Although one agency was still sending me requests, they were mostly at the local hospital where all the COVID-19 patients were being taken at the time. Every time I received a request, part of me wanted to take that job – after all, I still needed to make a living and this might be the only job I’d get that day. I also worried that, if nobody was going out there to interpret, patients would be left without adequate language access. On the other hand, I was wondering whether that 1-hour fee was worth the risk I was taking coming into the hospital when much was still unknown about the virus and universal mask wearing wasn’t yet adopted. 

This dilemma became even more pressing the following week. An agency called me, asking if I could take a last-minute appointment for an MRI scan at a local hospital. As I arrived at the hospital, I put on a cloth mask a friend had made for me and headed for my destination – which to my utter shock turned out to be the COVID-19 isolation unit. The nursing staff had to wear hazmat-style suits and helmets with air pumps to enter the patients’ room – and here I was in a hand-made flowery cloth mask. In the end, even though a nurse found a face shield and a surgical mask for me, I didn’t need them as the procedure was cancelled. This assignment brought up so many questions: How do I stay safe when I’m working? As a freelance interpreter, how do I make sure I have access to PPE such as masks? Is it irresponsible for me to keep taking onsite appointments and risk bringing the virus back to my family? What will happen if I get sick? And if neither I nor my fellow interpreters take that appointment, will the patient still receive interpreting services?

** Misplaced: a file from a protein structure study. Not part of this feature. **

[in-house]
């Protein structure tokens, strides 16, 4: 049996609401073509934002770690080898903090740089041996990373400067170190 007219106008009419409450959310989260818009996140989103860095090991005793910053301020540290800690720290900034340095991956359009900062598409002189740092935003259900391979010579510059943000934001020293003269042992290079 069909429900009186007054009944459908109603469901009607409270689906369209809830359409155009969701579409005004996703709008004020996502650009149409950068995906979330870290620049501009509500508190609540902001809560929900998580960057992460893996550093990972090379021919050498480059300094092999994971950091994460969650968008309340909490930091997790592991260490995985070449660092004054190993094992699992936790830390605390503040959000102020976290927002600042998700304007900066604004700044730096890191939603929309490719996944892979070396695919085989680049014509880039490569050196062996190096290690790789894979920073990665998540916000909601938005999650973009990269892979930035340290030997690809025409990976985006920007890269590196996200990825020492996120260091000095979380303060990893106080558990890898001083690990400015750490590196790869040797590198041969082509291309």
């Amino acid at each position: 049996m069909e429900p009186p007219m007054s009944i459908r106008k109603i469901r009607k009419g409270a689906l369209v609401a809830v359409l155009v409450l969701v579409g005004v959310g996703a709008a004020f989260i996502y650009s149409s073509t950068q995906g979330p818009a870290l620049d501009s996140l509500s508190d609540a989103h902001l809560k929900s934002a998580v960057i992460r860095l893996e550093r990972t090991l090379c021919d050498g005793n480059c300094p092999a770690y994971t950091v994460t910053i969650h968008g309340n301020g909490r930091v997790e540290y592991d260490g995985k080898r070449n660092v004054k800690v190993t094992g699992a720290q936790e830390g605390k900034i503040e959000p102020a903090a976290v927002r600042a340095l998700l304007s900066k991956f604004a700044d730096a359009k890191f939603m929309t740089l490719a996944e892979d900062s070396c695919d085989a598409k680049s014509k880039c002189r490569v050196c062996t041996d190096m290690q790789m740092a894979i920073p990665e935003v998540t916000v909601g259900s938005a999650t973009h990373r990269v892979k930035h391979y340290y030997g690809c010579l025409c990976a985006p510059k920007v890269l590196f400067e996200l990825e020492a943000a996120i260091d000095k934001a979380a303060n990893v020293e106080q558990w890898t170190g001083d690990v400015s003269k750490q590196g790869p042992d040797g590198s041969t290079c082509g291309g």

Ultimately, I decided that as long as I was getting requests for my services, I would go out and interpret. Over April, May and June, as elective medical services were put on hold, and many local hospitals were switching to telephonic or remote interpreting, I was getting jobs mostly in cancer care.

As such appointments were taking place in outpatient settings and clinics were introducing universal mask wearing policies and providing masks to interpreters and visitors, I felt reasonably safe.

However, the new reality introduced new challenges: How do you socially distance yourself in a small exam room? How do you make yourself heard through a mask? What is a safe way to, for example, take a drink of water while out on assignments? There are no ready-made solutions, but luckily, interpreters are nothing if not resourceful and I have every confidence that, whatever life throws at us, we will find a way to keep interpreting!